Ministering to Families and Children with Developmental Disabilities

January 19, 2016
Ministering to Families and Children with Developmental Disabilities

Every child has the ability to learn about God’s love through our actions and expressions of love, no matter the special need. Ministry to children with different developmental disabilities will include adjusting to a variety of needs for each child. Here are a few steps to take when looking at starting a ministry for children who are developmentally disabled. 

Pray about this ministry opportunity. There will be many involved, including families, children, and volunteers. Pray that the Holy Spirit will lead this ministry to reach out to these families. This is not only a ministry to the children, but also to the parents. Pray for the volunteers who will be working with the children on a regular basis.  

Before you begin working with these children, start by listening to the child’s parents. They know their child the best and can help you understand how you can help them. Ask the parents questions about what works with the child. Find out what the parents expect for their child. Observe the child in an environment in which they feel comfortable. Use what you learn to design a program that best reaches each child.

As you work with the children with developmental disabilities, you will need to think about what type of ministry works best for each child, ­­­­­­a self contained classroom or inclusion in classrooms with their same-age peers.

Will the child thrive in a self-contained room? A self-contained room is a room arranged specifically for children with developmentally disabilities. You may see a sensory board, a quiet room/area with books, a big rug for large group time, colorful pillows, a visual board to tell the Bible story, and more. This set-up has multiple volunteers in the classroom with the children, to provide close to a one-on-one learning environment for them.

Or will the child be great with their peers, accompanied by a buddy to help the child walk through the learning experiences? Each child is assigned a “buddy.” This buddy is a consistent person assigned to a specific child to learn their specific learning style and schedule. This buddy will join the child in all the activities and group times, encouraging their participation. When they are with a buddy, the child is in a classroom with their same-age peers.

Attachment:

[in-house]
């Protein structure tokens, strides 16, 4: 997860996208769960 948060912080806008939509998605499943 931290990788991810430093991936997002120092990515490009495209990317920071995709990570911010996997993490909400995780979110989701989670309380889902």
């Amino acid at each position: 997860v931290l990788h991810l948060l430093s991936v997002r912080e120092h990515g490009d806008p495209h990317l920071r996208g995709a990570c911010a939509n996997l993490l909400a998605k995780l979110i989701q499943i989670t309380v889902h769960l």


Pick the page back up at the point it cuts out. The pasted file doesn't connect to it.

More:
As new children and families join your ministry, it will take time to learn about each child. You will need to learn what that child likes, what their abilities are, what frustrates them, etc. Once you learn about the child, you will be able to partner them up with a buddy or volunteer within the ministry.

Jesus ministered to the four friends who dropped their friend from a roof to be with Jesus. These friends showed their love and concern for a friend who was developmentally disabled. Meeting the needs of families that include children with special needs is a ministry that we find common in New Testament teaching. Through this type of ministry you are ministering to children, but also to the family as a whole.  

Here are a few resources if you would like to read more about this type of ministry.

Fenton Lee, Amy.  Leading a Special Needs Ministry: a practical guide for including Children and loving Families.  Georgia: Orange, 2013.

The Inclusive Church: Helping Churches Successfully Include Children with Special Needs blog.  Accessed September 29, 2014.

Charity Taylor serves on the Missions Team of the Arkansas Baptist State Convention